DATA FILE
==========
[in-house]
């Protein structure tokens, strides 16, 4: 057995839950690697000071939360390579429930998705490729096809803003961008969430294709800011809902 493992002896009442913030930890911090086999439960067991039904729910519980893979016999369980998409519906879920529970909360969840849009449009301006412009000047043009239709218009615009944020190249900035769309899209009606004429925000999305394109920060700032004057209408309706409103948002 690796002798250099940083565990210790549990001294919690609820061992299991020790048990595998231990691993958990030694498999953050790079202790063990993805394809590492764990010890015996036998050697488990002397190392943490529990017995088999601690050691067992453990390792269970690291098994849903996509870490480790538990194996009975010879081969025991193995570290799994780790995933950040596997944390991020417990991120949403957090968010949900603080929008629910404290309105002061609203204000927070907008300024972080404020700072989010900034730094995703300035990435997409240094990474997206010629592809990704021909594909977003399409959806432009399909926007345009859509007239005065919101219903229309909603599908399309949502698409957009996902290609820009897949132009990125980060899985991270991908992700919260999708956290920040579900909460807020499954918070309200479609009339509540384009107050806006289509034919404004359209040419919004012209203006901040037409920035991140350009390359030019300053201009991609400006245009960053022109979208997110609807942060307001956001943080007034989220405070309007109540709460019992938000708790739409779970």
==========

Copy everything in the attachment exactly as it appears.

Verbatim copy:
[in-house]
């Protein structure tokens, strides 16, 4: 057995839950690697000071939360390579429930998705490729096809803003961008969430294709800011809902 493992002896009442913030930890911090086999439960067991039904729910519980893979016999369980998409519906879920529970909360969840849009449009301006412009000047043009239709218009615009944020190249900035769309899209009606004429925000999305394109920060700032004057209408309706409103948002 690796002798250099940083565990210790549990001294919690609820061992299991020790048990595998231990691993958990030694498999953050790079202790063990993805394809590492764990010890015996036998050697488990002397190392943490529990017995088999601690050691067992453990390792269970690291098994849903996509870490480790538990194996009975010879081969025991193995570290799994780790995933950040596997944390991020417990991120949403957090968010949900603080929008629910404290309105002061609203204000927070907008300024972080404020700072989010900034730094995703300035990435997409240094990474997206010629592809990704021909594909977003399409959806432009399909926007345009859509007239005065919101219903229309909603599908399309949502698409957009996902290609820009897949132009990125980060899985991270991908992700919260999708956290920040579900909460807020499954918070309200479609009339509540384009107050806006289509034919404004359209040419919004012209203006901040037409920035991140350009390359030019300053201009991609400006245009960053022109979208997110609807942060307001956001943080007034989220405070309007109540709460019992938000708790739409779970």